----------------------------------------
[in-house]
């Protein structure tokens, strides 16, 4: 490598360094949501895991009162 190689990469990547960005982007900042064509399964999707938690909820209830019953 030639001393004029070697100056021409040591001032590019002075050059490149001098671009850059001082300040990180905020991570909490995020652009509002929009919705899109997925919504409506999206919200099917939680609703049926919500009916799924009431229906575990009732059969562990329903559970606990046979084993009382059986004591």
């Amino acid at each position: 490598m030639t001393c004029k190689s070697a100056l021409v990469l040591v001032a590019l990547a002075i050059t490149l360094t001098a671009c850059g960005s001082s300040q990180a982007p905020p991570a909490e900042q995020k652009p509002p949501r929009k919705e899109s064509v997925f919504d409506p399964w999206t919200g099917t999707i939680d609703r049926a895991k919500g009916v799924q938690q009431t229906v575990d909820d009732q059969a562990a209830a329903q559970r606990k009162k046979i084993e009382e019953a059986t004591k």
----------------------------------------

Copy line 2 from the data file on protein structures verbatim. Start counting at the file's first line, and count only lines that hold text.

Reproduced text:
């Protein structure tokens, strides 16, 4: 490598360094949501895991009162 190689990469990547960005982007900042064509399964999707938690909820209830019953 030639001393004029070697100056021409040591001032590019002075050059490149001098671009850059001082300040990180905020991570909490995020652009509002929009919705899109997925919504409506999206919200099917939680609703049926919500009916799924009431229906575990009732059969562990329903559970606990046979084993009382059986004591």